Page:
updated 8/15/2006 9:24:37 AM ET 2006-08-15T13:24:37

State lawmakers are saving lots of money for a rainy day because of improving economies and conservative economic forecasts, a report released Tuesday says.

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State governments saved about $1 out of every $10 in their budgets in the most recent fiscal year, according to a survey released at the annual meeting of the National Conference of State Legislatures.

The $57 billion total saved by legislatures around the country marks a 25 percent jump from the previous budget year and is one of the highest levels in decades.

The study credits conservative forecasting for the year-end balances, which are considered a top indicator of states' fiscal health.

Cumulative revenues had been projected to grow by 2.7 percent for last budget year, but they ended up growing by 7.7 percent instead, nearly three times more than expected, the study said.

Nationwide, state lawmakers have been closely watching the bottom line since an economic downturn in 2001 launched many states into consecutive years of falling revenue that forced painful spending cuts, tax increases and borrowing. Their revenue forecasts are made up to 18 months in advance, so many state budgets were based on more conservative expectations.

"State legislators have learned from the budget crisis of the early part of the decade, as we can see by the prudent choices they're making now," said NCSL President Steve Rauschenberger, an Illinois state senator.

Twenty-eight states' year-end balances increased over the 2004-2005 budget year, 19 states' balances declined and two experienced no change. No state ended with a deficit, though Arkansas was expected to end with a zero balance.

Nearly half the states' surpluses went into rainy day and other reserve funds:

  • Florida left $1.6 billion in its General Revenue Fund Reserve.
  • Maryland increased its rainy day fund by $593 million, Connecticut added $440 million, Georgia planned to add $430 million, and Virginia prepaid deposits for future years. Tennessee added $172 million.
  • Alaska put $300 million into its Public Education Fund while placing another $300 million in a new reserve fund.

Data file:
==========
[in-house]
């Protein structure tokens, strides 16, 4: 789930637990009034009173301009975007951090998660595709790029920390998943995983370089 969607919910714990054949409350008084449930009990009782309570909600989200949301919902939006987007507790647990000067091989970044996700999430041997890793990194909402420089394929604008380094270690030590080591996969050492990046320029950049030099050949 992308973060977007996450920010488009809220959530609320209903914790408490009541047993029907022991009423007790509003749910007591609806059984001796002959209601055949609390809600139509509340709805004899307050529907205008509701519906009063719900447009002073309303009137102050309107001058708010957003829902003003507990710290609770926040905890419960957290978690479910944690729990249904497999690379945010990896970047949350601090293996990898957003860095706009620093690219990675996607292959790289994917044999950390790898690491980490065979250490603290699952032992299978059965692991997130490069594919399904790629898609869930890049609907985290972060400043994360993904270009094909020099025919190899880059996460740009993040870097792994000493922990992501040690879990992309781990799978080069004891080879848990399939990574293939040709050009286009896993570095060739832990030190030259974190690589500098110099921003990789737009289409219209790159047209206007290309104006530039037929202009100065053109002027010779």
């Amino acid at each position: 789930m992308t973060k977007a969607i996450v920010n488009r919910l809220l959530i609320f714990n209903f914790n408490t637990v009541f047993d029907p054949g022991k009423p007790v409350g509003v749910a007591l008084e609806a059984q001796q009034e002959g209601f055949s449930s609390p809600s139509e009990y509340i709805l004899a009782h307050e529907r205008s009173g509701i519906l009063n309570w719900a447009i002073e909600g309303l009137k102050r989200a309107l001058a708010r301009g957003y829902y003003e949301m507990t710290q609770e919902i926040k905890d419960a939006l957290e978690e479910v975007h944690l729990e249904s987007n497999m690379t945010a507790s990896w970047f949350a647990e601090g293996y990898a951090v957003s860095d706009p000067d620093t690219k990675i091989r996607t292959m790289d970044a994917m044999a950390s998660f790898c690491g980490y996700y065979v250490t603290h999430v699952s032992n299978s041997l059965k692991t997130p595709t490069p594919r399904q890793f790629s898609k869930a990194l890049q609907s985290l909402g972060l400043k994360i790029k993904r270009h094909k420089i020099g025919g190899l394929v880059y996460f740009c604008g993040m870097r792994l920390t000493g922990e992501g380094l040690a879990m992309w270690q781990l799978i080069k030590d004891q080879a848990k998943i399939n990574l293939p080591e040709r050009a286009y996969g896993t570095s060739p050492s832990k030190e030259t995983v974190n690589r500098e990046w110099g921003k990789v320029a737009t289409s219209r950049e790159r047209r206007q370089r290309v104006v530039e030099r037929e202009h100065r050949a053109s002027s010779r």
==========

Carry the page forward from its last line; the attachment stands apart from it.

• Wyoming sent $200 million to its Permanent Mineral Trust Fund, and New Mexico placed $40 million into its Water Trust Fund.

Only three states — Nevada, New Hampshire and New Jersey — reported a decrease in spending compared with the previous year.

Thirty-nine states, meanwhile, boosted spending by at least 5 percent, with 16 of them spending at least 10 percent more than the previous year.

The report by the NCSL, a bipartisan organization that provides research and technical assistance to state leaders, found that even in good economic times, many state economic forecasters are reluctant to boost revenue projections.

Forecasters cite the unpredictability of income tax collections as a reason for expecting a 29 percent decrease in balances at the end of the current budget year — including a 14 percent drop in rainy day fund balances.

Those expected decreases in year-end balances come as states have budgeted a 7.6 percent hike of their general fund spending levels. Louisiana, New Mexico and Oregon are the only states planning to spend less this year than last.

For the first time in six years, Medicaid spending is not expected to be the fastest growing budget category, the study found. The top spot has been taken by K-12 education costs, which are budgeted to grow 7.6 percent, followed by higher education and Medicaid at 6.3 percent each. Corrections spending is slated to grow by 5.7 percent.

Forty-four states combined to raise $1.4 billion in new tax collections — well below the $2.6 billion increase last year. The slower rate of tax increases indicate "that states are throttling back on new revenue actions," according to the report.

Three states account for a $478 million in cigarette tax increases: Texas raised its cigarette tax by $1 per pack, Vermont hiked its tax by 60 cents and New Jersey approved a 17.5 cent increase.

Copyright 2006 The Associated Press. All rights reserved. This material may not be published, broadcast, rewritten or redistributed.

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